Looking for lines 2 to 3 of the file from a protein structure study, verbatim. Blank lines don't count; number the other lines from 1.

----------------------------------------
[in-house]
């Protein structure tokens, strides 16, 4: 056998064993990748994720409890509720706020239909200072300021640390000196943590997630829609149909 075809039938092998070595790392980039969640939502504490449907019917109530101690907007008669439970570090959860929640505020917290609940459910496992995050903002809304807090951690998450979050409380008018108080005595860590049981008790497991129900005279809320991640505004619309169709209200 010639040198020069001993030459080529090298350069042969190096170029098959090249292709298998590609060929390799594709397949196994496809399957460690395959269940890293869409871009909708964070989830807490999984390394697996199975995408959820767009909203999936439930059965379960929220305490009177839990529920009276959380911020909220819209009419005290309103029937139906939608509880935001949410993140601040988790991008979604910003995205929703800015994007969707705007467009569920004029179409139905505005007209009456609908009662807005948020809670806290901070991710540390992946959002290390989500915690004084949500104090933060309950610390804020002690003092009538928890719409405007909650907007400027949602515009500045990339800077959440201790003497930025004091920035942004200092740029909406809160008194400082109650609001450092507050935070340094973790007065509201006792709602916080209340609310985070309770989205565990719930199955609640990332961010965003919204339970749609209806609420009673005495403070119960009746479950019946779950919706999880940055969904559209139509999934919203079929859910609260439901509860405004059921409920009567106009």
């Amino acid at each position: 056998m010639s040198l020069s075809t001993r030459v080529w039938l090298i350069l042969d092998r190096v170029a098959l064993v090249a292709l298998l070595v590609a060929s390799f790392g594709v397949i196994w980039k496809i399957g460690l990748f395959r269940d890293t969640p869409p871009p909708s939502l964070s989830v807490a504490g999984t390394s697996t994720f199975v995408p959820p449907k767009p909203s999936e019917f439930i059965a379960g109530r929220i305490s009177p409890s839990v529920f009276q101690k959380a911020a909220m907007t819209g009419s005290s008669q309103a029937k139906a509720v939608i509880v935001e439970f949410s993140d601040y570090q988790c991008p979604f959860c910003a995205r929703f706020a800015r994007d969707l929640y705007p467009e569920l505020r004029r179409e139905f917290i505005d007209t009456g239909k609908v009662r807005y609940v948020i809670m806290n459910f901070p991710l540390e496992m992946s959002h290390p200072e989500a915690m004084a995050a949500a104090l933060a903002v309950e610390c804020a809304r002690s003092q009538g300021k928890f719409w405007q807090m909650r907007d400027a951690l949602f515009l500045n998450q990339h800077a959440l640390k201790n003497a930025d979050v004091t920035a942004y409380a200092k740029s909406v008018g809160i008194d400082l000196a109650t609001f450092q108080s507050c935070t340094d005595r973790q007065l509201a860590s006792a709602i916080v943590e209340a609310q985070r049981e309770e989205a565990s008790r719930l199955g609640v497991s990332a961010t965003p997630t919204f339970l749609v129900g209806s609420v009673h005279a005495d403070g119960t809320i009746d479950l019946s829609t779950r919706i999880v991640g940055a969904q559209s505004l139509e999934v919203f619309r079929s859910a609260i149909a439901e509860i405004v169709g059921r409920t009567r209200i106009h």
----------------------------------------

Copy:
């Protein structure tokens, strides 16, 4: 056998064993990748994720409890509720706020239909200072300021640390000196943590997630829609149909 075809039938092998070595790392980039969640939502504490449907019917109530101690907007008669439970570090959860929640505020917290609940459910496992995050903002809304807090951690998450979050409380008018108080005595860590049981008790497991129900005279809320991640505004619309169709209200 010639040198020069001993030459080529090298350069042969190096170029098959090249292709298998590609060929390799594709397949196994496809399957460690395959269940890293869409871009909708964070989830807490999984390394697996199975995408959820767009909203999936439930059965379960929220305490009177839990529920009276959380911020909220819209009419005290309103029937139906939608509880935001949410993140601040988790991008979604910003995205929703800015994007969707705007467009569920004029179409139905505005007209009456609908009662807005948020809670806290901070991710540390992946959002290390989500915690004084949500104090933060309950610390804020002690003092009538928890719409405007909650907007400027949602515009500045990339800077959440201790003497930025004091920035942004200092740029909406809160008194400082109650609001450092507050935070340094973790007065509201006792709602916080209340609310985070309770989205565990719930199955609640990332961010965003919204339970749609209806609420009673005495403070119960009746479950019946779950919706999880940055969904559209139509999934919203079929859910609260439901509860405004059921409920009567106009």
């Amino acid at each position: 056998m010639s040198l020069s075809t001993r030459v080529w039938l090298i350069l042969d092998r190096v170029a098959l064993v090249a292709l298998l070595v590609a060929s390799f790392g594709v397949i196994w980039k496809i399957g460690l990748f395959r269940d890293t969640p869409p871009p909708s939502l964070s989830v807490a504490g999984t390394s697996t994720f199975v995408p959820p449907k767009p909203s999936e019917f439930i059965a379960g109530r929220i305490s009177p409890s839990v529920f009276q101690k959380a911020a909220m907007t819209g009419s005290s008669q309103a029937k139906a509720v939608i509880v935001e439970f949410s993140d601040y570090q988790c991008p979604f959860c910003a995205r929703f706020a800015r994007d969707l929640y705007p467009e569920l505020r004029r179409e139905f917290i505005d007209t009456g239909k609908v009662r807005y609940v948020i809670m806290n459910f901070p991710l540390e496992m992946s959002h290390p200072e989500a915690m004084a995050a949500a104090l933060a903002v309950e610390c804020a809304r002690s003092q009538g300021k928890f719409w405007q807090m909650r907007d400027a951690l949602f515009l500045n998450q990339h800077a959440l640390k201790n003497a930025d979050v004091t920035a942004y409380a200092k740029s909406v008018g809160i008194d400082l000196a109650t609001f450092q108080s507050c935070t340094d005595r973790q007065l509201a860590s006792a709602i916080v943590e209340a609310q985070r049981e309770e989205a565990s008790r719930l199955g609640v497991s990332a961010t965003p997630t919204f339970l749609v129900g209806s609420v009673h005279a005495d403070g119960t809320i009746d479950l019946s829609t779950r919706i999880v991640g940055a969904q559209s505004l139509e999934v919203f619309r079929s859910a609260i149909a439901e509860i405004v169709g059921r409920t009567r209200i106009h």